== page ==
Archive for March, 2023

Ted Jackins

Posted in Ted Jackins with tags on March 12, 2023 by Scot


For Dex

How could I know
When you woke me
Earlier than usual
That you wouldn’t
Outlive the daylight
Slowly stretching
Through the cracks
In every window
As I rose to feed
You breakfast,
Only a hint
Of the troubles
To come in your
Anxious pacing,
Circling my legs
More feverishly
Than normal,
How could I know
That the thing
Which claimed your
Vision only mere
Months ago was
A possible brain tumor?
How could I know
The pacing which
Had grown more

Pronounced in the
Weeks previous to
This were actually
How could I know
An emergency vet
Visit was in the cards,
How could I know
We’d have to choose
Between you going
Downhill or putting
You down?
How could I know
That my heart
Would break and
Your hugs-
Always a balm
When things weren’t
Going well
Would no longer
Be there when I
Needed them most?

Karl Koweski

Posted in Karl Koweski with tags on March 9, 2023 by Scot


upon reading her poetry collection

her poems
read like
to an
older set
of gods

an antler
shaking blood
her golden

transports me
to the
fantasy forests
of her mind
her words
are red eyes
every shadow

poems like
by gin wild

toward me
and implacable

strangling me
with slick

there is
nothing left
of me

my desire
for her

social media memes killed the internet poet

it’s been nearly ten years
since I’ve written a poem

around the time my children
got savvy with the
internet search engines
my fingers stopped typing

confessional poetry
is not the greatest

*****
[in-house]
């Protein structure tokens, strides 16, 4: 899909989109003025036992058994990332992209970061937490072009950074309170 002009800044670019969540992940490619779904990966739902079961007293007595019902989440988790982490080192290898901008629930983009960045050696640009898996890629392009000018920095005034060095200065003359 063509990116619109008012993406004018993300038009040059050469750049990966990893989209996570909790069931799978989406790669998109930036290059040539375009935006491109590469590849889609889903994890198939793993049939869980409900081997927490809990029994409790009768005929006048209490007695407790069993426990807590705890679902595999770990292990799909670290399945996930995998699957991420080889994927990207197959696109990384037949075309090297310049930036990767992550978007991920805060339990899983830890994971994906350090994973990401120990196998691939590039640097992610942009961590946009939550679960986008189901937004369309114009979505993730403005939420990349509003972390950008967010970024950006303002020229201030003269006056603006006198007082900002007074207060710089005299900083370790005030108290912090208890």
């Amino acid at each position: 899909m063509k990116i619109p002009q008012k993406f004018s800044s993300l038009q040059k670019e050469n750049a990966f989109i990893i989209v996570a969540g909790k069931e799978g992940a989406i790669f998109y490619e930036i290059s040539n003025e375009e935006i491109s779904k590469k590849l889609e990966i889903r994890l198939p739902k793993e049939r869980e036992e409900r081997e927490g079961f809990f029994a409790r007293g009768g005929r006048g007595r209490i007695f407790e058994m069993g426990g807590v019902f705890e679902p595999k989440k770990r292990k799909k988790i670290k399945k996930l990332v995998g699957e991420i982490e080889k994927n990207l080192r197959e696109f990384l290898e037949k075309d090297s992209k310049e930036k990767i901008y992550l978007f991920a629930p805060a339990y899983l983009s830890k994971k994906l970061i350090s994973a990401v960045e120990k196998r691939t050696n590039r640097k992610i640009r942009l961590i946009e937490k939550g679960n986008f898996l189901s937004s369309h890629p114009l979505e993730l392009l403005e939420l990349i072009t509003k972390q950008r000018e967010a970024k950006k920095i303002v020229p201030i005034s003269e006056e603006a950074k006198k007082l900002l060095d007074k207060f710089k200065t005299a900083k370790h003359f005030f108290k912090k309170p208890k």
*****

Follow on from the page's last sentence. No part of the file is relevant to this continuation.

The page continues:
creative outlet
for a man with
the darkest demons
to exorcise

justifying my sins
to internet poetry sites
after a while
began to read
like fan fiction written
to myself

so I stopped

and while the world
missed nothing,
what with the
cleverly reposted memes
grabbing acknowledgements
and validations
in ego-soothing multitudes

I lost everything
I ever had to offer


finally eventually

when I discovered my audience
I lost my voice
all those fragments of wisdom
gleaned from half-priced books
refracted back at me
from half-assed experiences
lost the urgency of imagination

lately I’ve heard whispers
ten years removed
from the thrill of the byline
seventy blank notebooks
countless idle black felt pens
anticipating that meager
creative spark sputtering
across collapsing synapses

Brian Harman

Posted in BRIAN HARMAN with tags on March 9, 2023 by Scot


Obits Orbit

He died where my dad died,
Huntington Beach, CA—
sorry, not so sunny;
some would say the funny thing is,
and not think about how it’s not.
When I woke up and found out
Gerald Locklin had passed,
I was numb to emotion.
He was a mentor
at a crucial stage of my poetry.
When I woke up years ago,
I didn’t find out my dad
had passed until I went to visit
him again at the hospice,
and he wasn’t there in his room;
the hospice had forgotten
to call me.
I was numb to emotion then too.
My dad wasn’t there at a crucial
stage of my growing up.
But eventually, he was around